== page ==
Sweet dreams are made of—what?
All of us sleep, and most of us see dreams. Yet dreaming remains a surprisingly mysterious and unexplored part of neuroscience. Let’s talk about dreams.
How do we dream?
Each person spends roughly a third of their lifetime sleeping. Although your body doesn’t move, your brain keeps working at full speed. Sleeping and dreaming are normal states of consciousness—on par with being awake or hallucinating.
We know that sleep is vital to our health. There are studies that link sleeping at least 6-7 hours a day with a healthier heart and a longer lifespan. However, there is no scientific consensus as to why we need to do it.
For most of us, dreams are an essential part of sleeping. Dreams are stories and images that our mind creates. They can be entertaining or terrifying, fun or just weird.
When dreaming, people still have cognitive, sensory, and emotional experiences. The brain keeps its electrical activity: two researchers, Eugene Aserinsky and Nathaniel Kleitman oversaw a series of experiments that measured it in the 1950s.
It turns out that there are several stages of sleep, during which the brain sends different types of electrical signals. And only one such stage—the rapid eye movement (REM)—is associated with dreams.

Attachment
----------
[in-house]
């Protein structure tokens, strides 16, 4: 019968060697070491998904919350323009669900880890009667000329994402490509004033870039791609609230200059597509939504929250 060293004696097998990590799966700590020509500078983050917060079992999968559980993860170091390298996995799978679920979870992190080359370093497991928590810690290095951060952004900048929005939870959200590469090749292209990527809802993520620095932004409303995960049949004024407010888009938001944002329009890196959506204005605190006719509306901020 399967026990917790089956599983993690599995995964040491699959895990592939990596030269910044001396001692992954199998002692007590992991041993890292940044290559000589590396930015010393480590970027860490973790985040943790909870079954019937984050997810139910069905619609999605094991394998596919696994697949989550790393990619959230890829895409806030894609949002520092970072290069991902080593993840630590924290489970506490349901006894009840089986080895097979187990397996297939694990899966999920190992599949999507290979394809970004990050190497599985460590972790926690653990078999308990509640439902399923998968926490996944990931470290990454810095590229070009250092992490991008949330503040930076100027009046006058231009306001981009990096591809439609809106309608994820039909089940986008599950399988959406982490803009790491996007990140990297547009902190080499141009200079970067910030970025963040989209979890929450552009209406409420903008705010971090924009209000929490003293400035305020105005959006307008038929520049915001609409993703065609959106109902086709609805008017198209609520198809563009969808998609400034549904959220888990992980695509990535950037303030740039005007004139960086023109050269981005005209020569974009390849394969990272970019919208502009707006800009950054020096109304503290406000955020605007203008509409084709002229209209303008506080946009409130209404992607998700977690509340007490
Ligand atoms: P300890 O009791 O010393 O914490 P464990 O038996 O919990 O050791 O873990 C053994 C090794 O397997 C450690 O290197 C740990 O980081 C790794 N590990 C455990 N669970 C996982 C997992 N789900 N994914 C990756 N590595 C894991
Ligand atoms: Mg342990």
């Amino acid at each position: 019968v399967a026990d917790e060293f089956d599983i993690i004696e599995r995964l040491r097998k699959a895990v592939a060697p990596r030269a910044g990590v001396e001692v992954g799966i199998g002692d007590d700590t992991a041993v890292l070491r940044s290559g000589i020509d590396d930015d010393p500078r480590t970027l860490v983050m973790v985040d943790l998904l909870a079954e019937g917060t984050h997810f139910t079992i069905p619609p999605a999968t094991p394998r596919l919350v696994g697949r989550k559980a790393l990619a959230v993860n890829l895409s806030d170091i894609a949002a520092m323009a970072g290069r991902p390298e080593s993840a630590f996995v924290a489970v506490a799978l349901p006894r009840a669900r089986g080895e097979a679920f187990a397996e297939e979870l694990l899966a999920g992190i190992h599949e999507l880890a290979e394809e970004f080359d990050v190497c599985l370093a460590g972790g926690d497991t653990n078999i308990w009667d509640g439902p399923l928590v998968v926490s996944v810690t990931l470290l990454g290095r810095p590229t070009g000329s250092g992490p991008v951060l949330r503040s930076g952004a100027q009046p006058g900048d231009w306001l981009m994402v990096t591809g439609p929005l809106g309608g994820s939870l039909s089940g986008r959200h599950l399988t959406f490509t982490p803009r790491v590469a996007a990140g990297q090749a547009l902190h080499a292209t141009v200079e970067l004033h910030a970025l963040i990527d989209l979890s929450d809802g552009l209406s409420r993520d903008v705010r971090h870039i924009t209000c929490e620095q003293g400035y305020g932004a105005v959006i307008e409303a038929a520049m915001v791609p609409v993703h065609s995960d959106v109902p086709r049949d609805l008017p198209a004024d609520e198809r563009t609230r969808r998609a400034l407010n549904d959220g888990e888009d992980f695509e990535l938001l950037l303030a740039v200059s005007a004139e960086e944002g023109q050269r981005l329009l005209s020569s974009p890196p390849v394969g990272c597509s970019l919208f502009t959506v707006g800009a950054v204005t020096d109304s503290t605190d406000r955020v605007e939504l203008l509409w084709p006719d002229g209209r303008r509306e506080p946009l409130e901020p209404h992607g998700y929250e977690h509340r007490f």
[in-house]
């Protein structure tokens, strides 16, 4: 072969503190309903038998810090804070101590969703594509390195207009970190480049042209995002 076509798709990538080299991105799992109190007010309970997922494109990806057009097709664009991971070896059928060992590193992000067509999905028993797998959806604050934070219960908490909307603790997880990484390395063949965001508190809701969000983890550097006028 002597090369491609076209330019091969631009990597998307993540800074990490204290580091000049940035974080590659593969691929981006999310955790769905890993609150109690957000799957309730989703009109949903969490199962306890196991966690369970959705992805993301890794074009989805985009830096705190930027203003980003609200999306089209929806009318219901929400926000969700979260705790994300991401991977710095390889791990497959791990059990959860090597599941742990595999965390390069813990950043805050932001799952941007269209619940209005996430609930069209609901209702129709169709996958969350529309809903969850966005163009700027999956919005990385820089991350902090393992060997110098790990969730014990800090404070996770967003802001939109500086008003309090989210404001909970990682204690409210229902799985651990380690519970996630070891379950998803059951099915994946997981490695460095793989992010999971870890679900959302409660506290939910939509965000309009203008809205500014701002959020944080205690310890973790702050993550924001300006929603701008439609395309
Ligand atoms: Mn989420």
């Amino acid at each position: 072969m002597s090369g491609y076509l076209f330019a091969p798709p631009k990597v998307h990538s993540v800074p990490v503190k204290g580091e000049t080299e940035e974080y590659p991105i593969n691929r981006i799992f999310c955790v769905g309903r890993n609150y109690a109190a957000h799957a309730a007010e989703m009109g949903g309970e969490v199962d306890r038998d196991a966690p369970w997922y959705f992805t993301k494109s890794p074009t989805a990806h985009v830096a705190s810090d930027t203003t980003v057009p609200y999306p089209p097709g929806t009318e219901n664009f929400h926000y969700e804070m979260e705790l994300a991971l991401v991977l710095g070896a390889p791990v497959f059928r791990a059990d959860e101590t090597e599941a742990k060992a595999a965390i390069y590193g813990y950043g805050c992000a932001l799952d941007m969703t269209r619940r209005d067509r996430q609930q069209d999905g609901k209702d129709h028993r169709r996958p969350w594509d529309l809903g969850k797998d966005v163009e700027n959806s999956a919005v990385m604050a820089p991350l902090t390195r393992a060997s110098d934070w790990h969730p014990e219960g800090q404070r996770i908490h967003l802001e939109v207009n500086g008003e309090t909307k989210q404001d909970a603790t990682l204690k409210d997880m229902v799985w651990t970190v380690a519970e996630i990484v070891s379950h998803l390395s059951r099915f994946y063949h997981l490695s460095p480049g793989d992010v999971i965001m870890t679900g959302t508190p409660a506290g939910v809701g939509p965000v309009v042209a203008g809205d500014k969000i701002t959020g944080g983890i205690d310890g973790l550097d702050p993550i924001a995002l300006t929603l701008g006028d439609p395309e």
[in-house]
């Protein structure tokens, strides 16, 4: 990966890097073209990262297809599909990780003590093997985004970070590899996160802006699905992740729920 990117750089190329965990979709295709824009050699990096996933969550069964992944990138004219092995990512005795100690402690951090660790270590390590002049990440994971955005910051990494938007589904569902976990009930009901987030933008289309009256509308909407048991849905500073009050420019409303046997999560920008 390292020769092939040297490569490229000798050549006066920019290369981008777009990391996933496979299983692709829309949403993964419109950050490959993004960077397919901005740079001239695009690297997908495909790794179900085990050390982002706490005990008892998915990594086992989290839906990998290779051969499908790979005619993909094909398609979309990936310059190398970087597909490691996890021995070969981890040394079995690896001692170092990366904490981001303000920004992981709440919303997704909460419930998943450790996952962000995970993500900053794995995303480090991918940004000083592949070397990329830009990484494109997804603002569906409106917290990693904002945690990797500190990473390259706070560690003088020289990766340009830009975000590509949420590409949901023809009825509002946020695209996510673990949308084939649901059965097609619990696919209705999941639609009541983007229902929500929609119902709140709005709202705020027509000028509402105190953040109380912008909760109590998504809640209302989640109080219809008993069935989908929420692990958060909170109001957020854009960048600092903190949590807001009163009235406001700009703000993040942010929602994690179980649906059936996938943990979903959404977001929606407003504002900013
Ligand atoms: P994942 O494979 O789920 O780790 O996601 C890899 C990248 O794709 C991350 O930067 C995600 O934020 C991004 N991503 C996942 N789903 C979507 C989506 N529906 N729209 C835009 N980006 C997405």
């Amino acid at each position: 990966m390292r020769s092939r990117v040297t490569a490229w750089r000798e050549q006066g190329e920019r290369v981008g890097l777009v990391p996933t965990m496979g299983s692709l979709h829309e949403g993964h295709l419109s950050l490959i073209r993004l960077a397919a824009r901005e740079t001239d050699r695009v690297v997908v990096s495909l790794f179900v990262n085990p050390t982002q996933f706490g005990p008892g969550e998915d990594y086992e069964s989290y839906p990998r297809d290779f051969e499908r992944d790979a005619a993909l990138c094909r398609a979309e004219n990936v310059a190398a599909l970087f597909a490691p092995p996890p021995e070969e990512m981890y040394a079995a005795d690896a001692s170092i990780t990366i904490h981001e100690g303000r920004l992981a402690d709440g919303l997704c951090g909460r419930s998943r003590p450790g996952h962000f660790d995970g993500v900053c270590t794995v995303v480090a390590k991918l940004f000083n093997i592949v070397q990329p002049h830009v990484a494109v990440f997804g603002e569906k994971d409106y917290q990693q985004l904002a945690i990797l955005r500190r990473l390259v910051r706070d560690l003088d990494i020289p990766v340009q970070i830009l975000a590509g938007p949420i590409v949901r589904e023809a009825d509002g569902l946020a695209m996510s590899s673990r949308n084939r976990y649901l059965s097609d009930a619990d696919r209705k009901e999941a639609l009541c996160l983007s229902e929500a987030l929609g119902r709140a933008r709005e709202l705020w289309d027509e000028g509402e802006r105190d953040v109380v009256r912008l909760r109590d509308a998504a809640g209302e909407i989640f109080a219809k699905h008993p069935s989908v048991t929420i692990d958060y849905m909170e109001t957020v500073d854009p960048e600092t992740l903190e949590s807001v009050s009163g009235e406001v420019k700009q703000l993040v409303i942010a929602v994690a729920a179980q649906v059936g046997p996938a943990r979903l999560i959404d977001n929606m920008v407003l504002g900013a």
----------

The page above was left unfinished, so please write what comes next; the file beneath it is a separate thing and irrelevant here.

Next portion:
The stage got its name because the eyes are constantly moving, but do not send any visual information to the brain. The motor cortex is also buzzing, but the brain stem blocks these signals, keeping the body relaxed and calm (except for the eyes).
Babies spent almost 50% of their sleep in the REM stage, whereas for adults this number is at approximately 20%.
There are four other stages of sleep that precede the REM, including the “deep sleep,” when the body uses less energy and the heart rate goes down (this difference in heart rates allows smart watches to track our sleep stages).
The whole sleep cycle repeats roughly every 90 minutes, which means you can see many dreams during one night—although you would probably remember only the last one.
Who has studied dreams and how they do it?
With dreams being such a frequent occurrence, it is natural that we were always keen to study and analyze them. In the Bible, for example, there are several instances of dreams being seen as omens or messages from God. Ancient Mesopotamians recorded their dreams on wax tablets as early as 3000 BCE.